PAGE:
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Schenevus Takes 1st Step

Towards ‘Tuitioning Out’

Schenevus Superintendent Theresa Carlin presents her case for “tuitioning out” in middle and high school students in the 2020-21 school year, a move that could save the district $1 million as they continue to assess a merger with Worcester school district. (James Cummings/

By JAMES CUMMINGS • Special to

Tom Snyder said he would prefer that the options, including a tax increase, be left to the taxpayers.

SCHENEVUS – With $150,000 in state aid not coming through and a merger study still not guaranteed, the Schenevus Central school board voted unanimously on a resolution to begin talks with Worcester on “tuitioning out”  middle and high school students.

“We started off the week with a very scary situation,” said District Treasurer Greg Beall. “The state did not give us $150,000 in aid. Fortunately, we received a $180,000 refund from BOCES and now we are funded for this year.”

And Theresa Carlin stressed that next year could be worse. “We don’t know if we’ll be able to function next year,” she said. “There is no indication that we will see additional state aid.”

With a merger study grant that isn’t guaranteed and a lengthy merging process, Carlin believes tuitioning-out may be the lifeboat that Schenevus needs.

“It’s so much more advantageous to merge, but this is a step towards that. It’s an opportunity to strengthen our financial situation,” said Carlin.

The school estimates that tuitioning-out could save them as much as $1 million, which they could use for future funding. Additionally, it would mean more options for the students.

“Our Pre-K through 5th grade students would stay here. We’d be able to enrich our elementary program and be able to offer an after-school program,” she said.

But not everyone felt that this was the right answer. Tom Snyder, a Schenevus firefighter, favored cuts and tax raises over tuitioning-out.

“I think the option should be left to the tax-payers. There are a lot of areas you could make cuts or adjustments to go along with a tax increase,” he said.“I believe that tuitioning-out is a quick and easy way out of the situation. If additional cuts were made and if it were possible to save the school long term, that would be my first choice.”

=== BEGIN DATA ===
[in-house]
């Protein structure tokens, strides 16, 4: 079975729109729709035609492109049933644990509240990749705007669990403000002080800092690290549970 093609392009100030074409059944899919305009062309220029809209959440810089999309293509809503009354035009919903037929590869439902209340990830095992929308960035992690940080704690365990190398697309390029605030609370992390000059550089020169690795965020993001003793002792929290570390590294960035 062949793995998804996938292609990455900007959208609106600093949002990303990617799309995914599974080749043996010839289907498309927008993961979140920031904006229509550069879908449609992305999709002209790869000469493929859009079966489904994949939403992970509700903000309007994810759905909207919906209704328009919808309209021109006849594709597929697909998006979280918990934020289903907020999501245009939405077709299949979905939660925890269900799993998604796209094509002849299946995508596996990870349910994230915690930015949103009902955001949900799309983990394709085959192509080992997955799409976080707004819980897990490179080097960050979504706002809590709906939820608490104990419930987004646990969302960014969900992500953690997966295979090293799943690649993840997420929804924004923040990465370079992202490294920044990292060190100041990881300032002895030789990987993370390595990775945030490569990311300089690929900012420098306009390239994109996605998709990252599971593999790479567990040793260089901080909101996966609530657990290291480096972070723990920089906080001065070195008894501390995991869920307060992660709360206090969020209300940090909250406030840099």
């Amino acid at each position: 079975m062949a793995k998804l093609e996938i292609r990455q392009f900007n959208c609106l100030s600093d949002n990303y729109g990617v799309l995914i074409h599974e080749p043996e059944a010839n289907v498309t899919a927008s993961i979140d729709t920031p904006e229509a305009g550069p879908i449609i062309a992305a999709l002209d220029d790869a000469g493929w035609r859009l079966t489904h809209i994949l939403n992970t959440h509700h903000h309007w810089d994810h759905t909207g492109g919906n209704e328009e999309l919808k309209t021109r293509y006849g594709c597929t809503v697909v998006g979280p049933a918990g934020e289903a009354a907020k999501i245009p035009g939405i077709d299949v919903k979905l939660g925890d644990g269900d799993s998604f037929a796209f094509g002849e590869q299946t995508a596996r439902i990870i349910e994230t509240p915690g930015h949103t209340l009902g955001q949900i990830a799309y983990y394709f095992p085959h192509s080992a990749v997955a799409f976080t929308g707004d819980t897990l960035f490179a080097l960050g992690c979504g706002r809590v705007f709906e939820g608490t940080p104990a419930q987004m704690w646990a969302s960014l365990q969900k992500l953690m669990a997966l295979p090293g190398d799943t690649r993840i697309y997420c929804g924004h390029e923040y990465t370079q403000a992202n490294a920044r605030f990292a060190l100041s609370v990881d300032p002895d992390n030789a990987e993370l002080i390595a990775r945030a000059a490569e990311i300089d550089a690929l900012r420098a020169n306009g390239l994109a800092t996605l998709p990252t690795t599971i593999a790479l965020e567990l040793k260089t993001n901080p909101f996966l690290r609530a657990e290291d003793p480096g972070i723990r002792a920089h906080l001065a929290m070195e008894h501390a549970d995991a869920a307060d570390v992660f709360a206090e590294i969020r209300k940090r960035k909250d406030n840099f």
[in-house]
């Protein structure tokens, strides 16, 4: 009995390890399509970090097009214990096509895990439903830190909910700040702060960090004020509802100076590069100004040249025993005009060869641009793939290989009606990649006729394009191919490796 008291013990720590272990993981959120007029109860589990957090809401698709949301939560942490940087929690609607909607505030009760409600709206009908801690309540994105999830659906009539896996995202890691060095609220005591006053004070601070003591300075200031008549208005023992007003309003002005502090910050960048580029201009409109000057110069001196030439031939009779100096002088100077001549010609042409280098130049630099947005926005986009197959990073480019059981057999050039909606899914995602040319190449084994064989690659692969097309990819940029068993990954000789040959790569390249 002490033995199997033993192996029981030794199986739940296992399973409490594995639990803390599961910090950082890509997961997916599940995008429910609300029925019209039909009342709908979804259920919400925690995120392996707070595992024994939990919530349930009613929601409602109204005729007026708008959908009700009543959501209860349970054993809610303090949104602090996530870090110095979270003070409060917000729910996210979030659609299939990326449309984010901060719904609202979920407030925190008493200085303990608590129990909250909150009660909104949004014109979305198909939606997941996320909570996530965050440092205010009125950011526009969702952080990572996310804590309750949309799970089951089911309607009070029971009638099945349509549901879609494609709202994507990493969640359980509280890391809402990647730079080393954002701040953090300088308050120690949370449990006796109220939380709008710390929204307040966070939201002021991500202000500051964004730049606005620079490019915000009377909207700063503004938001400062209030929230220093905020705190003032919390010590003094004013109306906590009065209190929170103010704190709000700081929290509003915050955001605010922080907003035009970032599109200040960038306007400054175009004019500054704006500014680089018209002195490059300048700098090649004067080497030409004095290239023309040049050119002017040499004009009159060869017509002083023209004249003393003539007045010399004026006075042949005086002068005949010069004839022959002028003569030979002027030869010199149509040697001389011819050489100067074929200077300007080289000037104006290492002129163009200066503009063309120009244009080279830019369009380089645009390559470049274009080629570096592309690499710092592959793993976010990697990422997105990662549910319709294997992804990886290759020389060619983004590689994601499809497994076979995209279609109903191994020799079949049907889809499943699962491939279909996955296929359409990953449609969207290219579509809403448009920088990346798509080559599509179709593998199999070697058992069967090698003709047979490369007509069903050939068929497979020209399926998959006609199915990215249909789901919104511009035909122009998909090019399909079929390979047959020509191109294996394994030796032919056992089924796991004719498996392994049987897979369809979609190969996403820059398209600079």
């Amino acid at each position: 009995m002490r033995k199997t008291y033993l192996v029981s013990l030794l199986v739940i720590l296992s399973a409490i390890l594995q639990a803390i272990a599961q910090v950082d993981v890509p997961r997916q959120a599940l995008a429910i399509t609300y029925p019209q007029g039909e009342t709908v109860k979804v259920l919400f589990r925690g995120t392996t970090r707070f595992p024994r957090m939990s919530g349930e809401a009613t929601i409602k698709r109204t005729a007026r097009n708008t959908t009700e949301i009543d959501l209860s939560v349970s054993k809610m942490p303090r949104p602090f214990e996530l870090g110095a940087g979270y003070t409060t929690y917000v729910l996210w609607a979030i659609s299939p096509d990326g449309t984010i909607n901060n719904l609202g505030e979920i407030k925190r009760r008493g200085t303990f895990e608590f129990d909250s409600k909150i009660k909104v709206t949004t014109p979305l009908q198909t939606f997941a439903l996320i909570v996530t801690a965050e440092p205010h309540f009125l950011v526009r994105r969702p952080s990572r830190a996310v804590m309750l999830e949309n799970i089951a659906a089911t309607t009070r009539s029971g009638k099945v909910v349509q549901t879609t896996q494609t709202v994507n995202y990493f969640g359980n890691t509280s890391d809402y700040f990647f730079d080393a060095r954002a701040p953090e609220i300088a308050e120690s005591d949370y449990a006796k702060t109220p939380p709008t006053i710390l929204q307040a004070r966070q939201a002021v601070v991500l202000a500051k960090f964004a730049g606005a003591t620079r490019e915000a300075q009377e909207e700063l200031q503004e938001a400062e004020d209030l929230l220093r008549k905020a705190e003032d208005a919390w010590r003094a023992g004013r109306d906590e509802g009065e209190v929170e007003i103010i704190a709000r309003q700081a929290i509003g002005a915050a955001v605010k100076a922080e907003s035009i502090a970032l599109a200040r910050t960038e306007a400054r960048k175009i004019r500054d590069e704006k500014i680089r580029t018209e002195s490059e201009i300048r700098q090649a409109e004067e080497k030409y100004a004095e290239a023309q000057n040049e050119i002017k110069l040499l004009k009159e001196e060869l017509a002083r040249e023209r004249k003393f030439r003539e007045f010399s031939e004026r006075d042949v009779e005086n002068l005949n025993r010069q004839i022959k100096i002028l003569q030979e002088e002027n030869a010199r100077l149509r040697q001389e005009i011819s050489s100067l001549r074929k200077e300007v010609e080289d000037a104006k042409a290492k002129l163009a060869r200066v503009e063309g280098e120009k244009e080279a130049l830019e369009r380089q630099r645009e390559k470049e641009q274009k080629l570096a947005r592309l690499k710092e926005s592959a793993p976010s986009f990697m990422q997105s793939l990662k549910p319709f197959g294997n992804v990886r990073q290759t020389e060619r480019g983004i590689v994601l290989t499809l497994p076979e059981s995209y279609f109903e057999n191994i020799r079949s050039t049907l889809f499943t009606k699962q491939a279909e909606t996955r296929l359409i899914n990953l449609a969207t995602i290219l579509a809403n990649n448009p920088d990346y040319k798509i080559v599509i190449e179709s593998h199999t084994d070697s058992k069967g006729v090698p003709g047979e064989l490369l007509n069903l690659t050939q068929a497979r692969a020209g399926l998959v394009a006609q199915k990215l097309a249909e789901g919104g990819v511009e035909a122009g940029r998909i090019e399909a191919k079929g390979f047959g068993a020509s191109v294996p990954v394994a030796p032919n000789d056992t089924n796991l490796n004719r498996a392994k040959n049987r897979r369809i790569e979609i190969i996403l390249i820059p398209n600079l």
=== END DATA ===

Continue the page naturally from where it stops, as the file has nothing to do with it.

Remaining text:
“If we wait until May and put out a large tax increase,” emphasized Carlin. “We can’t go backwards and tuition-out at that point.’

But merging, she said, can always be done after tuitioning-out.

“If we were to have a successful merger vote it will be in the next 14 months. You can’t tuition-out to yourself, so the contract would become null and void,” she said.

Dr. Jay Deitchman, a member of the board, encouraged Schenevus residents to be open minded.

“There are times when we find ourselves in places that we would prefer not to be, making decisions that we would prefer not to make. That is where we find ourselves today,” he said.

With the resolution passed, the next step is for Worcester to determine if tuitioning-out is a viable option for them.

“The first thing is that Worcester needs to make a decision about whether or not they can accommodate us,” said Carlin.

And with a shrinking student body at Worcester, the plan could work for both schools.

“Their trend is that they’re getting smaller,” said Schenevus School Board President Kelly Gallagher. “They expressed an interest in the idea to a greater extent than we did.”

“A lot of their classes have empty seats. It’s a double win,” said Carlin.

A vote is expected in January on whether or not tuitioning-out will take place for both schools. “It’s brand new for us. There aren’t a lot of school districts in the area that have done this,” said Carlin.



  1. The question by tax payers should be how did we end up here in the first place.Many other small schools are doing fine, tax payers need to look into where the funds are going and who’s in charge of writing checks, need to bring in outside audit to find answers.

  2. If I was Worcester Central I would be spooked by this whole thing. Looks like Schenevus is just using them for a quick fix. As far as consolidation goes, the initial big money the two schools receive goes away after a few years. Then your bigger district is left with more expenses which will raise taxes in both towns. The best decision here is for the state to come in and dissolve the financially inept Schenevus district. It would be a shame to see Worcester get put in a bind by jumping in on this mess.

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